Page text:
|Many dealers across the country are experiencing a serious decline in their service traffic which results in declining service and parts revenues. This decline is coming from the warranty customers as well as the retail customers, and it seems to be getting worse. Look at your repair-order count for the first six months of this year and compare it to the first six months of 2006 and 2005 to determine whether your customer count is going up, going down or remaining constant. It should be going up, but if it is going down then you must figure out why and decide what you’re going to do about it.
To begin with, let’s look at our industry’s trends for the average dealer over the last five years, as reported by the NADA Industry Analysis Division.
Note the variances between 2002 and 2006 New and Used Vehicle Department sales are insignificant. However, we must acknowledge that there has been some serious erosion in market share among some manufacturers, but on an industry scale not much has changed.
Looking at service and parts department sales, we see very little change as well. But “how does that make any sense?” Think about it! The average dealer is selling over $27 million in new and used vehicle department sales per year for five years totaling in excess of $135 million, yet service and parts sales have remained essentially constant. Where are all of these customers going for service and parts? Why aren’t service and parts sales going up each year? More importantly, what is the number of vehicles in operation in the U.S. that are driven by potential customers for the new car dealer?
Research shows that the median age of vehicles in operation in the U.S. is about nine years for cars and about seven years for light trucks. Total vehicles in use are at their highest levels in history totaling over 244 million. So, with a record number of vehicles on the road with a median age of 7 or more years, why isn’t the new car dealer thriving in the retail service and parts business? The answer is: the aftermarket service facilities. There are about three times as many aftermarket facilities as there are new car dealers, so they are more convenient for the customer. The aftermarket competition has had constant growth year over year since the 1960s and is currently getting about 70 percent of the retail service and parts business totaling around $45 billion in sales.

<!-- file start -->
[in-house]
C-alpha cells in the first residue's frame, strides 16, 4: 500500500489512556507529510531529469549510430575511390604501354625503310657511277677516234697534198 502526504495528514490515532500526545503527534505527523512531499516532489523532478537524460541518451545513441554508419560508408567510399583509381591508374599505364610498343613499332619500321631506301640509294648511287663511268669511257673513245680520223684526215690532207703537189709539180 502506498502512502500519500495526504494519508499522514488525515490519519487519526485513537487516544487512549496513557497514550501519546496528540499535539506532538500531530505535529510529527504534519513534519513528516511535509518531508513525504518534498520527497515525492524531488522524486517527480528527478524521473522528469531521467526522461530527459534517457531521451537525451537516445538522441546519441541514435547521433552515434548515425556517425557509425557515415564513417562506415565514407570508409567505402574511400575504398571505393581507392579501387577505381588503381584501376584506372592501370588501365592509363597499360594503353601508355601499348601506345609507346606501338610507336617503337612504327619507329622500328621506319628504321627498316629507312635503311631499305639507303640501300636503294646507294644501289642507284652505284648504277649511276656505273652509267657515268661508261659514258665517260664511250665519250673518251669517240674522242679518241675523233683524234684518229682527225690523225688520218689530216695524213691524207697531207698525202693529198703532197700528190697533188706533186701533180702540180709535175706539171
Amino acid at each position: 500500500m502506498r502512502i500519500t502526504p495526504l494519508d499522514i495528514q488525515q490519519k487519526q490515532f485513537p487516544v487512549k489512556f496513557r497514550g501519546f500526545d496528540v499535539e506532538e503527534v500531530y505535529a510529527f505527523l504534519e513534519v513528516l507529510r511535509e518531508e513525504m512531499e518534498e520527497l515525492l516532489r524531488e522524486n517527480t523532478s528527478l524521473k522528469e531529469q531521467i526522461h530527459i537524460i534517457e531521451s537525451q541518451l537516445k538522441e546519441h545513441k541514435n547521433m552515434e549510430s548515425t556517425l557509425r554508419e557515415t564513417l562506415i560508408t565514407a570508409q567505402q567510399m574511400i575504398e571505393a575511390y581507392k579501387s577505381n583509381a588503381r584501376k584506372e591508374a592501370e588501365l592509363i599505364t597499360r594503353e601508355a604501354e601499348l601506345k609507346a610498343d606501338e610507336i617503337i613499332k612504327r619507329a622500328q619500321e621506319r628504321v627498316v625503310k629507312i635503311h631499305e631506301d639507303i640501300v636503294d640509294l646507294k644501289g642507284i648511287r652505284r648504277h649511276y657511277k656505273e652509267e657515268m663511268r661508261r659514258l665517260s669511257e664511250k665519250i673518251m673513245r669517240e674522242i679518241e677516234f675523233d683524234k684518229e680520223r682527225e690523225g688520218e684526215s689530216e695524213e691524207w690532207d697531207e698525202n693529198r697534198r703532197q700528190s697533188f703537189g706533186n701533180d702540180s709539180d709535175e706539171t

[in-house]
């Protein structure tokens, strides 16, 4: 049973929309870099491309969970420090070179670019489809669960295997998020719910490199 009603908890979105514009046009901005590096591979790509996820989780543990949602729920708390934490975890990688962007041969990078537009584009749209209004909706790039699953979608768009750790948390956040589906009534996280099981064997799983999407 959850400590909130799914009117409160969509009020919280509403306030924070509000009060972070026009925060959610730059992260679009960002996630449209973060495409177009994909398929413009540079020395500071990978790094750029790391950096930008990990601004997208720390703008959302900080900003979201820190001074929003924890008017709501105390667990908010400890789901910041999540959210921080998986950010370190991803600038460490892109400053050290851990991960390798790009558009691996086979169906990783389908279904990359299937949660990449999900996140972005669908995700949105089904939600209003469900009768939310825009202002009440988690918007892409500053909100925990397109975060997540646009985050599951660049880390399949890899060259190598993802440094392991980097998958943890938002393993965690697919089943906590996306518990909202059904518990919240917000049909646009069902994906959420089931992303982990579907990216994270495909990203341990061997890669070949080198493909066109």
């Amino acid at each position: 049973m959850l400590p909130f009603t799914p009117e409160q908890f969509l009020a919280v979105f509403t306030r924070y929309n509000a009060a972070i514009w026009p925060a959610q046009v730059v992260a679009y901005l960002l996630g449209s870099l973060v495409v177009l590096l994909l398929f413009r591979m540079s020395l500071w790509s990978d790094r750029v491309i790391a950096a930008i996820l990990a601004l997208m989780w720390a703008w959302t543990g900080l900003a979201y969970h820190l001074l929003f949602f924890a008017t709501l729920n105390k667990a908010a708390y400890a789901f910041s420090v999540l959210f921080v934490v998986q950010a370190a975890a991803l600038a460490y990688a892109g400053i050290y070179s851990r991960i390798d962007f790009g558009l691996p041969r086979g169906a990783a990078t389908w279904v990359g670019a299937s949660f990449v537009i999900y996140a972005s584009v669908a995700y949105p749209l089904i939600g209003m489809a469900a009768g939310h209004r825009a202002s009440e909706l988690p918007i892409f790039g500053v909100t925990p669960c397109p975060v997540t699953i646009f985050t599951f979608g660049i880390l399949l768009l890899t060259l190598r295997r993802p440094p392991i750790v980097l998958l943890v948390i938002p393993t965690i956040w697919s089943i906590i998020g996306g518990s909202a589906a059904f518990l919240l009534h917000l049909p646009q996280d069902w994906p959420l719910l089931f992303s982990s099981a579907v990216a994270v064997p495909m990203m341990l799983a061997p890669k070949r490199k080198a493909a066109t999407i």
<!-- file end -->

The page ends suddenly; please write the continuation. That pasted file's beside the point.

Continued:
As you can see, there is plenty of business out there to be had, so why don’t you go after it? Do you believe the aftermarket sells their products and services so cheap that you can’t compete with them? Nonsense! Do you believe their technicians work for less money than yours? Of course not; you can hire the same people they do. So what’s the deal?
The deal might be that many new car dealers simply don’t care enough about their existing customers to do what is necessary to keep them coming back year after year. According to NADA, the average dealer last year spent $364,619 in advertising for an average of $590 per new vehicle retailed, which I believe is a new record. I wonder how much the average dealer spent on advertising and marketing to service, parts and body shop customers who already own the dealer’s product, know where the dealer’s located and at some point in time liked doing business with the dealer.
What is your marketing strategy to go after those lost souls who haven’t been in your service department during the last six months? Are you giving them reasons to come back? They are going to spend $45 billion in the next 12 months on servicing their vehicles somewhere, so would it not be a good thing to go after this very lucrative customer that will give you a profit margin of at least 70 percent on labor and 40 percent on parts? Understand that you don’t necessarily have to spend more money on advertising, but you do need to reallocate some of your existing advertising dollars to properly support service and parts in order to hold on to your existing customers and bring back the ones that have left.
A declining repair order count is a sure sign of a cancer growing in your dealership’s future. The good news is that this cancer is curable for the dealer who cares enough to do something about it. Why don’t you get the right processes in place to build owner retention, get your staff properly trained, and then hold them accountable for their performance so you can provide every customer with the highest level of service possible on each and every visit to your dealership?
Vol 5, Issue 8
Originally posted on Auto Dealer Today